Next to me is Weird Mary whose long brown hair is parted down the middle. Mary is wearing a flowery maxi-skirt that looks too big for her and a sash across her chest that has the word PEACE written on it. I’m wearing an orange and black top and wraparound skirt my mother bought me when I was five that now fits me like a sausage skin. Nanny has tied her blue-and-white scarf around my head like a turban and Aunty Wendy’s real gold gypsy hoop earrings dangle from my ears. On my wrist there are four sparkly bracelets Uncle Mick found in the lost and found cupboard at work. Over it all is a yellow sash that says MISS BIAFRA.
Nobody but me is dressed up as an African savage.
I wanted to come as Agnetha, the blond lady in ABBA, or as a salamander, in the green-and-yellow velour costume I’ve seen in the window of the fancy-dress shop in Chichester, but Nanny had other ideas.
‘But won’t the boys up Herd’s Field think I’m a real African, Nanny?’ I asked, as Nanny fussed about my head wrap, fixing it with a safety pin. ‘
I a real African, Nanny?’
‘What do I always tell you, Nin?’ she says. ‘You’re a British girl, just like everybody else. Don’t ever let anybody tell you different.’
‘What does Biafra mean?’
‘Oh, Biafra was an awful war in Africa, darling. I’ll never forget; there was a Biafran woman we read about in the paper who was riding on the train over there, carrying a lovely hatbox. I bet you can’t imagine what she had inside the hatbox?’
‘No . . .’
‘It was her baby’s head, darling. The soldiers had cut off the baby’s head with a sword.’
I feel like puking up but I also want to hear more. I didn’t realise coloured women could love their own children, let alone a mother loving her baby so much that she simply couldn’t part with it, even after it was dead. How could Nanny’s story be true? All coloured ladies give their babies away for fostering almost as soon as they’re born, don’t they? Or maybe things are done differently in Africa.
‘Where was the rest of the baby’s body? Why did the lady only keep the baby’s head?’
‘I don’t know. You do ask some funny questions.’
‘Where was the lady going to on the train?’
‘Back to her village, I’d think.’
‘I didn’t know they had trains in Africa.’
‘Oh, they do nowadays,’ says Nanny. ‘I’d think they have all sorts of things going on in Africa that we don’t know about.’
Uncle Mick and the other parents wait a few feet away from us kids in our fancy dress, leaning against the fire station, taking pictures and giving us thumbs-up signs. A few more kids arrive late. Each time a kid in a good costume arrives, Uncle Mick sneers in a way that makes it look like he’s got something stuck up his nose.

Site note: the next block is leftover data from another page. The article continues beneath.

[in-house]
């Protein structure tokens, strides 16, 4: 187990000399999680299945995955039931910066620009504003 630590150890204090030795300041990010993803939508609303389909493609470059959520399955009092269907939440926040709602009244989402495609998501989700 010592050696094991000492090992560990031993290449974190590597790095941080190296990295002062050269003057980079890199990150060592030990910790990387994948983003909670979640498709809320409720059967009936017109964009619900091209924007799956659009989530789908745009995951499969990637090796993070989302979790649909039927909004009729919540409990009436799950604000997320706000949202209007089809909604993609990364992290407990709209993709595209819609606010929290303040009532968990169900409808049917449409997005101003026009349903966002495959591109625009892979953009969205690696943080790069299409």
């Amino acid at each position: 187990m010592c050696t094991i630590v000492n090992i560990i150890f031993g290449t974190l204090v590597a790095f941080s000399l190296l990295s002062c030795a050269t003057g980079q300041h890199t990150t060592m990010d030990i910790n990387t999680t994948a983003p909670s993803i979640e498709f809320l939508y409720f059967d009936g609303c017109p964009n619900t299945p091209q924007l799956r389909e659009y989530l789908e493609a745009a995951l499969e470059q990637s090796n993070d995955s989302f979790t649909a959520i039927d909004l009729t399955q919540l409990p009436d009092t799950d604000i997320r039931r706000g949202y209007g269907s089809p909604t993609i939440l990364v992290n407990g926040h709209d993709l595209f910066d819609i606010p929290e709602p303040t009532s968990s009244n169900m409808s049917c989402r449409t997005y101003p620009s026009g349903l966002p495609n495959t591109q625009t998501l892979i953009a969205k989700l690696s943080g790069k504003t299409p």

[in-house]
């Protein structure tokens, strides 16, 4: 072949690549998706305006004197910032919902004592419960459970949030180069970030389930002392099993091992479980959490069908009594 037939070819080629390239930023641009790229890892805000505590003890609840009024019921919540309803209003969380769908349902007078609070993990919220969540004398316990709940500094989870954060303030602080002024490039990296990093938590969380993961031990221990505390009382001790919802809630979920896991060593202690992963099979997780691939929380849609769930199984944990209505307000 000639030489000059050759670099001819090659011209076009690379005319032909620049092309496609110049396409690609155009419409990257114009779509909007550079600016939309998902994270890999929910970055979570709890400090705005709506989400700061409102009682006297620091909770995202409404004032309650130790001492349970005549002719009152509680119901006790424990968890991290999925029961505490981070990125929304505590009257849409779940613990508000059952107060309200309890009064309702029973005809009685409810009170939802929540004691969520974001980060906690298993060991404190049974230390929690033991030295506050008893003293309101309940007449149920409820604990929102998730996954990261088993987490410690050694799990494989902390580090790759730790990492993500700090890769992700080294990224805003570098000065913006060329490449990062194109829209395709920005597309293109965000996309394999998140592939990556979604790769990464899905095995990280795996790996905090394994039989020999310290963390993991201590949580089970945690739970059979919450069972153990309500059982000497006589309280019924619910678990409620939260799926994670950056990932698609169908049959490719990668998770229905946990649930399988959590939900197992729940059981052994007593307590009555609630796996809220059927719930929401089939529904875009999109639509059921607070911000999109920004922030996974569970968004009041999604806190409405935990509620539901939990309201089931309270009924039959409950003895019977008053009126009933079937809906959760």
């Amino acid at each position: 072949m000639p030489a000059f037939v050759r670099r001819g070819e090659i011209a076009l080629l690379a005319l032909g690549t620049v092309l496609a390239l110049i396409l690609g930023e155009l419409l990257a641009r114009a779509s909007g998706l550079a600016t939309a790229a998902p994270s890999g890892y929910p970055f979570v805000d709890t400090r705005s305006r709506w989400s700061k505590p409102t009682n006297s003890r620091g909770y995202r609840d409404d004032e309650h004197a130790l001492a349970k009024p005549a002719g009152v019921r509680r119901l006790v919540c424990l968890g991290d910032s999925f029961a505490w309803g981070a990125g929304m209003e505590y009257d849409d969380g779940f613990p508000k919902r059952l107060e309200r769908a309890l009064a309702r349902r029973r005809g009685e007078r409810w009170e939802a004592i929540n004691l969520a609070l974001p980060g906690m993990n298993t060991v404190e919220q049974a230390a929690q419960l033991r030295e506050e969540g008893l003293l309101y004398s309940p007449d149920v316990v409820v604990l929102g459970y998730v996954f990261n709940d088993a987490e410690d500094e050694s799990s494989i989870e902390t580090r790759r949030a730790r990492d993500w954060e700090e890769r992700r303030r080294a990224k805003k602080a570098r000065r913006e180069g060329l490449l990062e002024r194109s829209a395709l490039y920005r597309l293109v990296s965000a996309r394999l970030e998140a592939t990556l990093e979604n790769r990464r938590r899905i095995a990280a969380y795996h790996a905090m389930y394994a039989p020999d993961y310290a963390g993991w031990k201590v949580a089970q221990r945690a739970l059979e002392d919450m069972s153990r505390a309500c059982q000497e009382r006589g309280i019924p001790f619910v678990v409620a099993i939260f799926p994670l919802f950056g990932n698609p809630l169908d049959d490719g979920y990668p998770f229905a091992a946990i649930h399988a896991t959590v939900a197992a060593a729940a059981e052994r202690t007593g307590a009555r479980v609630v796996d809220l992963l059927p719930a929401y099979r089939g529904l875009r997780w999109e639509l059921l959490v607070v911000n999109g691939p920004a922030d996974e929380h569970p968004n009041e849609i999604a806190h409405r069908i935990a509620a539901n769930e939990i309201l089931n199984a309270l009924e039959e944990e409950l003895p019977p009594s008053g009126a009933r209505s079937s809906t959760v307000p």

The very last kid to arrive is Crispin, dressed up as Elvis Presley. Crispin’s got a jet-black toupee perched atop his blond hair and there’s a real electric guitar strapped across his body.
A man with a gigantic camera tells us all to hold hands and then he walks along inspecting us individually, telling each kid to turn a little to the side or put one hand on their hip before he takes their photograph. To me, he says, ‘It wouldn’t hurt to smile, sweetheart.’
‘What’s up with you then, eh?’ says Uncle Mick. ‘That photographer bloke said you had the best costume and he reckons if you’d a bloody smiled instead of looking so miserable, you’d have come first.’
I’ve got a rosette pinned to my top that says 2nd and the pound note that I won is curled up in my hand. Uncle Mick and I watch Crispin Boxall, the winner, who is standing with his legs very far apart and pretending to play his guitar while the photographer takes a photo of him that will come out in next week’s
‘Who does that posh little sod think he is?’ says Uncle Mick.
As we walk into town, to pick up Aunty Wendy from the hairdresser’s where she works, I pull off my MISS BIAFRA sash and slip on the white cardigan that I was wearing tied around my waist. I feel like throwing the sash in the bin.
‘Do you think I did any good then, Uncle Mick?’ I say, in a very small voice.
‘What do you mean, “did any good”?’
‘Me coming second in the fancy dress and that.’
‘Yeah,’ he says. ‘Coming second is about as good as coming last.’
We walk along Pudding Row in silence.
‘For Christ’s sake, cheer up, misery guts,’ says Uncle Mick. ‘Far as I’m concerned, you was the best in the whole bloody competition.’
Nanny says it does Gramps’s heart good to see me dressed in African gear. And it’s true. When my picture’s printed in the
, a week later, Gramps smiles proudly and tries to clap his hands.
The King Is Dead
WE HAVE ANOTHER BIAFRAN in our house now; my mysterious so-called half-sister Agnes who arrived in 1975. She sleeps here but doesn’t seem to be part of our family.
I was up at my mother’s one weekend when Mummy Elizabeth rang Nanny and instructed her to drive to Haslemere station. When Nanny and Aunty Wendy arrived, there was me, there was Mummy Elizabeth – and then there was this girl-woman, who I’d thought was my Aunty Agnes. She was standing there bare-legged and shivering in a cotton party dress, carrying a bloated suitcase. She’d been in England three and a half days.
I’d been told, to start with, that Agnes was my aunty, my mother’s baby sister. But once we all got to Nanny’s house, my mother’s story changed.
‘Agnes is my first child. Anita’s senior sister,’ Mummy Elizabeth said, as casually as if she was reading out a grocery list.
None of us said anything. Previously my mother had claimed that I was an only child and that I probably always would be. So how could I possibly have a sister?
‘Agnes’s going to attend Fernmere Grammar School,’ Mummy Elizabeth said.
‘How lovely,’ said Nanny, warily. ‘Where’s she going to stay?’
‘She’s moving in here with you and Anita, right away,’ said my mother. ‘Agnes! Stop standing there like an idiot! Come inside and introduce yourself.’
‘But,’ said Nanny. ‘But, Lizzy, I don’t know her. I don’t have the room.’
Nanny had no choice but to take Agnes in. Had she refused, Mummy Elizabeth was going to pack my bags and ‘remove’ me from Nanny straight away. She’d send me and this Agnes off to some other foster home. Nanny told my mother she’d certainly need more ‘keep’ if there were going to be two girls under her roof – what with one of them almost fully grown. Mummy Elizabeth stood up, raised her voice, said she was really going to have to find somebody whose rates were more reasonable, and told Agnes to ‘go upstairs and pack Anita’s bags’.